Eliza does her best to cool her husband’s temper, knowing that he is extremely clever and has good intentions but also that his great ambitions for himself and the country might cause his downfall. Hamilton reveals he had an affair and claims he was lured into it. Eliza knows that this is a lie and that he will do anything, including destroying their marriage and family, to satisfy his ambitions.

Eliza uses silence as her weapon especially after learning of Hamilton’s adultery. They finally begin to speak with one another when both contract yellow fever. Fearing they will die, Eliza recognizes that her anger does not outweigh her love for her husband, and she forgives him, promising to be the wife that he needs. Shortly after their marriage is repaired, Eliza miscarries and sees the loss of her pregnancy as a bad omen for their relationship.

Years later, word gets out about Hamilton’s affair after Jefferson hires journalists to investigate and slander Hamilton. Hamilton believes Monroe is to blame for the story being leaked, so Eliza confronts Monroe as he earlier promised to keep what he knew of the affair a secret. Hamilton tries to get ahead of the story by making the affair public. He publishes a highly detailed 90-page essay, causing shame to fall on Eliza.

The Hamiltons’ oldest son dies in a duel defending his father’s name, and Eliza cannot reconcile her faith with her anger over the way politics has harmed her family. After a break from politics, Hamilton returns to the political arena and influences the presidential election of 1800, essentially giving Jefferson the presidency over Burr. Eliza and Hamilton are happy for a time, enjoying a simpler life than in the past, until one day Eliza is told that Hamilton is unwell, and she discovers that he was shot in a duel with Burr. Hamilton dies shortly after, and Eliza does everything she can to convict Burr as a murderer, driving him out of the city and forcing him into hiding.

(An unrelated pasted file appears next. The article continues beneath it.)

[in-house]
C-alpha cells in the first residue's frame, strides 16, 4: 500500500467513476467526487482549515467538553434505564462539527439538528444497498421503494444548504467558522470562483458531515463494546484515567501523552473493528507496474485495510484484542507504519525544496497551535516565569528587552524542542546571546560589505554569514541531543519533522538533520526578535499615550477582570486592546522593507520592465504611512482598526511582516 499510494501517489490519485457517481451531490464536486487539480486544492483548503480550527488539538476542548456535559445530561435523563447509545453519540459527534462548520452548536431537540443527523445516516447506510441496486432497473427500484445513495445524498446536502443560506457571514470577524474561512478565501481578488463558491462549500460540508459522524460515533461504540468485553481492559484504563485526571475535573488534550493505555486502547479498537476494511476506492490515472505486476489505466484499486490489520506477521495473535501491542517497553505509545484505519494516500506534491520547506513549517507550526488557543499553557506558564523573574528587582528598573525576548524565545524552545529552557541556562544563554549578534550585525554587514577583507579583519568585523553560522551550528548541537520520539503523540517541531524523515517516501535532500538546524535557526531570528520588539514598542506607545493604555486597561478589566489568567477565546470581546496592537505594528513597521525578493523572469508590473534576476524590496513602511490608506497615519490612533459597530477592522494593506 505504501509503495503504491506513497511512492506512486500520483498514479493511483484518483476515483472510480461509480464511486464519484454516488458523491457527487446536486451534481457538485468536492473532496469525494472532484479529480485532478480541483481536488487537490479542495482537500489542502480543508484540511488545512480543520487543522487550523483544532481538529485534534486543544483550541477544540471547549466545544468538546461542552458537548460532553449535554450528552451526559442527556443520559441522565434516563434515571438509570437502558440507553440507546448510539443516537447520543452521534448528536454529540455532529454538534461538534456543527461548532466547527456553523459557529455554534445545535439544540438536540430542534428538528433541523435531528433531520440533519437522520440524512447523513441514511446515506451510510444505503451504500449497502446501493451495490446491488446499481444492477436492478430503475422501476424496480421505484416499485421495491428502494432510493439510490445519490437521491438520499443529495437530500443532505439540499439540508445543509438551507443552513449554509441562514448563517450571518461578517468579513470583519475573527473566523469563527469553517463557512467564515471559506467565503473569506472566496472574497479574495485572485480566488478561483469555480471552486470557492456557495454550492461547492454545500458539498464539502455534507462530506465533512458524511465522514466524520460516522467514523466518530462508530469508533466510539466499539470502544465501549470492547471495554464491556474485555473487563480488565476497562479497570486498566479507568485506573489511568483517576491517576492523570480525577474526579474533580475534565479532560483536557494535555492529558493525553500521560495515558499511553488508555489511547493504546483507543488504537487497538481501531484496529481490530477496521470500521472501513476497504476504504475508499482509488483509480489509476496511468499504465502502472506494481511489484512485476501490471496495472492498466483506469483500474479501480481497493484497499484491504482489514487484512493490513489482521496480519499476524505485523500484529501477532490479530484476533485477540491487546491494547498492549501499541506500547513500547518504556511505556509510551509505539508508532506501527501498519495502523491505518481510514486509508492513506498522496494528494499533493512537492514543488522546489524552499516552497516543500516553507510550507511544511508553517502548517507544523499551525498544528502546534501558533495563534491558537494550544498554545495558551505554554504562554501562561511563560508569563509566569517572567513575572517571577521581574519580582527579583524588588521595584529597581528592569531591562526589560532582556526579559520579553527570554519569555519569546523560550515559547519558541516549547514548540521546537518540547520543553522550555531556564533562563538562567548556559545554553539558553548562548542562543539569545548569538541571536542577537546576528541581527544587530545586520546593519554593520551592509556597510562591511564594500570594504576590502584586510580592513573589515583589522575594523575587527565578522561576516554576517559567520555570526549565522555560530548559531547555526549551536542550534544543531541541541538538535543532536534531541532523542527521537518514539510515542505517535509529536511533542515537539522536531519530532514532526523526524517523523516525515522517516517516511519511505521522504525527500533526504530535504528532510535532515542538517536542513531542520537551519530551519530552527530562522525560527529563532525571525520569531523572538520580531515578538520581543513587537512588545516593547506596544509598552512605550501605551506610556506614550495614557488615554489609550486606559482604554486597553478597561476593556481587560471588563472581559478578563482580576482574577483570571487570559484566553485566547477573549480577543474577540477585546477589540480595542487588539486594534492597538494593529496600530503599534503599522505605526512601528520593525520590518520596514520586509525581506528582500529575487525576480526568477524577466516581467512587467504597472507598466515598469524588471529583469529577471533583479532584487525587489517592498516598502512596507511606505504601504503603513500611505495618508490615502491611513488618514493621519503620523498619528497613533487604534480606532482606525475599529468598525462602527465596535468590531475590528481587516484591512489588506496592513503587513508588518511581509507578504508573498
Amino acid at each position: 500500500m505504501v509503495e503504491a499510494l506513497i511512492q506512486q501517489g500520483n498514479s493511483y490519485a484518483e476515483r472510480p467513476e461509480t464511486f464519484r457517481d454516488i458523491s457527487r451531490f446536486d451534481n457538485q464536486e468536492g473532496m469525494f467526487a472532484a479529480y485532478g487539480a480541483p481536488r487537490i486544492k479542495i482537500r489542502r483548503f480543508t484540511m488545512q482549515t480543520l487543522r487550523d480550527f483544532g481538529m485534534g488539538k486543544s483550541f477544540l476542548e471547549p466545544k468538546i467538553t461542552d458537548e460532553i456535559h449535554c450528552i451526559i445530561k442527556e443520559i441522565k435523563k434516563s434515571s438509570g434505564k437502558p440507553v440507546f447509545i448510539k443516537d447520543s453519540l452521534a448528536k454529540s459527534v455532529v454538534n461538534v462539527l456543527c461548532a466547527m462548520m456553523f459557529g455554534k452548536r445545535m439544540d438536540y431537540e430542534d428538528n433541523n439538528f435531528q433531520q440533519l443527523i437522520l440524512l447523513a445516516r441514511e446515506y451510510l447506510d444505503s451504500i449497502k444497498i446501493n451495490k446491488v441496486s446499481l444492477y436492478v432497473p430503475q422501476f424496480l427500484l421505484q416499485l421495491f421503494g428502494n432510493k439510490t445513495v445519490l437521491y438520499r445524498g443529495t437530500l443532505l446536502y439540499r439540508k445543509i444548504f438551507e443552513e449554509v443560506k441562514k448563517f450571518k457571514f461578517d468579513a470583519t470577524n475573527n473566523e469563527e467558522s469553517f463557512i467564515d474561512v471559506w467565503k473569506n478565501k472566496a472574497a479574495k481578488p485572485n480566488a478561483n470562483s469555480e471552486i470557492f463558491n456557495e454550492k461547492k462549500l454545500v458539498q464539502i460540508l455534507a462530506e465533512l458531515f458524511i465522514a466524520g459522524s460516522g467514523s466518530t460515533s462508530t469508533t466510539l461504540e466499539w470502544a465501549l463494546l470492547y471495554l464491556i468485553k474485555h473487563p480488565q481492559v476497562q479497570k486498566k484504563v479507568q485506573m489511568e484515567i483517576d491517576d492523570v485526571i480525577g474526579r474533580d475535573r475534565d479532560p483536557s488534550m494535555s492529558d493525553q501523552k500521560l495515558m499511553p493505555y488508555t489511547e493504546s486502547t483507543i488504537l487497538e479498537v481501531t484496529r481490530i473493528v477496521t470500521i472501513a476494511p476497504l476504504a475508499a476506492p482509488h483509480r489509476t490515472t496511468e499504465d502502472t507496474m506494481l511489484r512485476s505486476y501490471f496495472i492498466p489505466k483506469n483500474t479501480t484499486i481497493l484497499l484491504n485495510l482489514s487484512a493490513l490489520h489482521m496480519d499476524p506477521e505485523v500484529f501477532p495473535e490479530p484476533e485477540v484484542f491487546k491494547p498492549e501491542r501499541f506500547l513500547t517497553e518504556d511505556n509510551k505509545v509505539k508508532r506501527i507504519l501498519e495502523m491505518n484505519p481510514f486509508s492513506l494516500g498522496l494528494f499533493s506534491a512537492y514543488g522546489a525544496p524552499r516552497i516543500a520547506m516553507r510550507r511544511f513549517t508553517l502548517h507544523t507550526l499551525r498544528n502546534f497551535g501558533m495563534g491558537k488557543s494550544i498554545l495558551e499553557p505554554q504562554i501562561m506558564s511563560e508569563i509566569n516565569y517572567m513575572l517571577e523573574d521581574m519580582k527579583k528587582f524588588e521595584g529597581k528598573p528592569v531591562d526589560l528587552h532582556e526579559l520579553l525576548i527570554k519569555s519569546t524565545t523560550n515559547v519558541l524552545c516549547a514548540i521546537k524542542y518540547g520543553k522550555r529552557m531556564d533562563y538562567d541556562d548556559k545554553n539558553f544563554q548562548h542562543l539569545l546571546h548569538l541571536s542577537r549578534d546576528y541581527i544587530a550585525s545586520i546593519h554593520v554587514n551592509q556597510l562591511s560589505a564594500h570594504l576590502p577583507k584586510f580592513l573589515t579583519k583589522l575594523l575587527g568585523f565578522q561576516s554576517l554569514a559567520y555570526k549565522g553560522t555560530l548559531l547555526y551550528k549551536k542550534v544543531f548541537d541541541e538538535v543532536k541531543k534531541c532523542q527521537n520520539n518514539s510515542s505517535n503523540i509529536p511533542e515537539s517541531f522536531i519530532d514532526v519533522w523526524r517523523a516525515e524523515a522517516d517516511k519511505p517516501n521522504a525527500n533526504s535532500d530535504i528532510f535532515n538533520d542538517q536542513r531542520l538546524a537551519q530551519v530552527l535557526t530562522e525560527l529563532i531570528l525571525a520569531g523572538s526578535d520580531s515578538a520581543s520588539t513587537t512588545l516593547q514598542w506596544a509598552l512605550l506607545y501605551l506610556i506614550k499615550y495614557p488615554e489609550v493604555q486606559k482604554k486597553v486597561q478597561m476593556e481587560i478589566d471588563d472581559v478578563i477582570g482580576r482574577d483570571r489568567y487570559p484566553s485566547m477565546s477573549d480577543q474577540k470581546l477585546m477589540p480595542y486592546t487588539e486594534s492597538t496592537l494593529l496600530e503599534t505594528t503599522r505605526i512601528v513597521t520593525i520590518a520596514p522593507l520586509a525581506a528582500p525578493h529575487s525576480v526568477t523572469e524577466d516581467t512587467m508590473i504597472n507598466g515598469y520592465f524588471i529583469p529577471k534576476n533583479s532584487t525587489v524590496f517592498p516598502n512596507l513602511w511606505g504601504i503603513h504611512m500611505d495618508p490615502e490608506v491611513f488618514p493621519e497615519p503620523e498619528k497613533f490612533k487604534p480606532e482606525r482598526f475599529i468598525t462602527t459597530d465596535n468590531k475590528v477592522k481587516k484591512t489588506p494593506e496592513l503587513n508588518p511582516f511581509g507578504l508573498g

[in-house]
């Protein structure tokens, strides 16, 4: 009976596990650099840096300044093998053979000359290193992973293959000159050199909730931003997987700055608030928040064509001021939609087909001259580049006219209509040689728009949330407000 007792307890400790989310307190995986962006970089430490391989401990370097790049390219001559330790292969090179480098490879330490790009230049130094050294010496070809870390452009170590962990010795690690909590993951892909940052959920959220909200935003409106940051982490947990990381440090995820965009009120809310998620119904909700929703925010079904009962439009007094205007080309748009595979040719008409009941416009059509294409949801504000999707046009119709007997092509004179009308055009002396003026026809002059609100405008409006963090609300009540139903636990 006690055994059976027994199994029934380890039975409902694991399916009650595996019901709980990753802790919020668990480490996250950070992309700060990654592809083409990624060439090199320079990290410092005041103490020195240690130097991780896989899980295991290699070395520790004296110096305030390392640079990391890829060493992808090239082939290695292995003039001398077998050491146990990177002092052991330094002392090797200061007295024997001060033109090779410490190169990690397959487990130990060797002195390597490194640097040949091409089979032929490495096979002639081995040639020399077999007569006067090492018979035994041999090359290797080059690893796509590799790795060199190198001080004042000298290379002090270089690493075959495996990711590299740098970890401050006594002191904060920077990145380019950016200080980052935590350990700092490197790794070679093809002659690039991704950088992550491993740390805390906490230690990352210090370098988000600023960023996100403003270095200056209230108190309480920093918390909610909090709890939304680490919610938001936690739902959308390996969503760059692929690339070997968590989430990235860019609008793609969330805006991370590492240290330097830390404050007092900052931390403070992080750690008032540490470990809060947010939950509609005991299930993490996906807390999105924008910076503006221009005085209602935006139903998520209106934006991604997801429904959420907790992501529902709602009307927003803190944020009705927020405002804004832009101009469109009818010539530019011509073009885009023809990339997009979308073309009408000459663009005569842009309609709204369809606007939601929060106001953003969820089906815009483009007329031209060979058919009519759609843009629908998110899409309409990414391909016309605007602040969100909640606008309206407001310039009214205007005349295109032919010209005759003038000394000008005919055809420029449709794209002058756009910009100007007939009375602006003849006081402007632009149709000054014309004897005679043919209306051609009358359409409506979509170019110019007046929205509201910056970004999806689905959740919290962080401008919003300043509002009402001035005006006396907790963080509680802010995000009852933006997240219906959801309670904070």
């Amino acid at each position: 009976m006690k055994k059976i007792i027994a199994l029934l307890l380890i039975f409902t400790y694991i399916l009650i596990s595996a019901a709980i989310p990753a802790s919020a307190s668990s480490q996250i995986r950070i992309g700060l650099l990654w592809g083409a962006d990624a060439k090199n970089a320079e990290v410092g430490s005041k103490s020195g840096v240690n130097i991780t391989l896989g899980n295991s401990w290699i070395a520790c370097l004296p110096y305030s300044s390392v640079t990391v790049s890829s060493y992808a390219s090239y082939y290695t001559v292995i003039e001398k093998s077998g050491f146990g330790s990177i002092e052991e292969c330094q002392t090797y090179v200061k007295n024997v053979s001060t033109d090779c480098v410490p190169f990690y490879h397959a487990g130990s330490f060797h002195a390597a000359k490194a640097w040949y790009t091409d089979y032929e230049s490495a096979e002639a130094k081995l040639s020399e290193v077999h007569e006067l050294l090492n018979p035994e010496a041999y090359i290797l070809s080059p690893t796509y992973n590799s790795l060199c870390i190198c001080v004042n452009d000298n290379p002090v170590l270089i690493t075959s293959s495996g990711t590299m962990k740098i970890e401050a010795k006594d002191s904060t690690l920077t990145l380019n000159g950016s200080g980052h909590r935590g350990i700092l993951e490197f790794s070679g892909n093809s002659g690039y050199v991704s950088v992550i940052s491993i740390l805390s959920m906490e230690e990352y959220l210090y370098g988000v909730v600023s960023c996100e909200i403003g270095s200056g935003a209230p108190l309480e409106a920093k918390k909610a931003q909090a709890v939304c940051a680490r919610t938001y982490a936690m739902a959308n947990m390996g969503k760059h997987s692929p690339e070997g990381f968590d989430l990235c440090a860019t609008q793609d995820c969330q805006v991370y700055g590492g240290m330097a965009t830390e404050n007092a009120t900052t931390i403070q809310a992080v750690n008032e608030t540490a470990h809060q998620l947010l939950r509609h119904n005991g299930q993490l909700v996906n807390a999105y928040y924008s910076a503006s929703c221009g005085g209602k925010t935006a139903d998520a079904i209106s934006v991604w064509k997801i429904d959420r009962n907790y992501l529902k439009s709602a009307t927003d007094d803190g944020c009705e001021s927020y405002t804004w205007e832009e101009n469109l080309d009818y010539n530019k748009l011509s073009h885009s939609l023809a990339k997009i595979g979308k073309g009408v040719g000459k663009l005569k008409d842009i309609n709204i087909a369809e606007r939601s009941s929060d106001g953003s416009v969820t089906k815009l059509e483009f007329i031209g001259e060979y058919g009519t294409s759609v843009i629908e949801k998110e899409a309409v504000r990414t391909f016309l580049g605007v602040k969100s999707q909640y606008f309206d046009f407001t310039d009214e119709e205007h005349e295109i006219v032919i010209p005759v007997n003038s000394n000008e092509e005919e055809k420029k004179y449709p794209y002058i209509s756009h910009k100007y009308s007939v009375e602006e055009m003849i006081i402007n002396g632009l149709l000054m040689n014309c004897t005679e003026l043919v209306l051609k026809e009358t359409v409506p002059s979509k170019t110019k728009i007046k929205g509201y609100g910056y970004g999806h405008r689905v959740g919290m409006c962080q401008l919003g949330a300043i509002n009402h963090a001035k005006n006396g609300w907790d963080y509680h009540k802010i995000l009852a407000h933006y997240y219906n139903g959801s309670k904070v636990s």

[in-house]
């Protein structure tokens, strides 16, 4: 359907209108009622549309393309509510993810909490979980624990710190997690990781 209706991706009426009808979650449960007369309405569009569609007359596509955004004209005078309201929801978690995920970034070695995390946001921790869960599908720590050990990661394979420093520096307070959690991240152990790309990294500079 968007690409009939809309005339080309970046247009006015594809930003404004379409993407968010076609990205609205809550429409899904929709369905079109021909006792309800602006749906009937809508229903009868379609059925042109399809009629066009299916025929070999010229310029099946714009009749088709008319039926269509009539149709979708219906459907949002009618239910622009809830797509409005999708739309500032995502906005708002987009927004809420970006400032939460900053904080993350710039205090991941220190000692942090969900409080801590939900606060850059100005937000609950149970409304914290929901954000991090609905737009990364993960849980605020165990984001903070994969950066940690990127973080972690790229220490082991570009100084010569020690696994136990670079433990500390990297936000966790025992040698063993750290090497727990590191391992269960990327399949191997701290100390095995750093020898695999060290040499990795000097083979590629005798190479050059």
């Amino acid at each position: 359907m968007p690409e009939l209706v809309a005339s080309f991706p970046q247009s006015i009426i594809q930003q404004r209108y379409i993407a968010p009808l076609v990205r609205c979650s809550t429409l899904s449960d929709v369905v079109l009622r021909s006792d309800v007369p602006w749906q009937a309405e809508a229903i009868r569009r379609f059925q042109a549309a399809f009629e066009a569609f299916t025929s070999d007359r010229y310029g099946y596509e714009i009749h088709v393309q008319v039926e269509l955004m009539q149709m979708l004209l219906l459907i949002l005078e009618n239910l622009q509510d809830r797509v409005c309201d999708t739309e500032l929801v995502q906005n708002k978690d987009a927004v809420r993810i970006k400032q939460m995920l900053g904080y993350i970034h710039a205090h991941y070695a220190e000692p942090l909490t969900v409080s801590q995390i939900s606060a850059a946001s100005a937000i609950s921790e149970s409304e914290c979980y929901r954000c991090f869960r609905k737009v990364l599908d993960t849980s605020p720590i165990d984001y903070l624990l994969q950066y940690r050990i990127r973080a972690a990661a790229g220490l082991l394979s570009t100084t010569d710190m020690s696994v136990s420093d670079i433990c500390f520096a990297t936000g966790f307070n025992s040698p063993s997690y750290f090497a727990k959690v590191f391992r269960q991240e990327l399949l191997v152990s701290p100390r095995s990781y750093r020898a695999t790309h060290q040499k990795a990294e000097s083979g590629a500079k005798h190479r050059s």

After Hamilton’s death, Eliza tries to restore his reputation, leading her to read through thousands of pages of his political and personal writings. She discovers that Hamilton might have had an affair with her sister and a romantic relationship with a soldier named John Laurens during the early years of the war. Eliza feels not only foolish but as if she never knew her husband or sister at all. For years, she abandons having a biography of Hamilton written or a monument built, avoiding Hamilton’s grave and the subject of her marriage.

Eliza is reunited with Lafayette, who convinces her that, though Hamilton was not perfect, he loved her. She goes through his letters once again and sees the complicated truth of their relationship. For 50 years after Hamilton’s death, Eliza follows his legacy and that of the country they helped found, having Hamilton’s biography written, raising money to build the Washington Monument, speaking out against the mistreatment of Indigenous and enslaved people, and helping widows, orphans, and those in need across New York.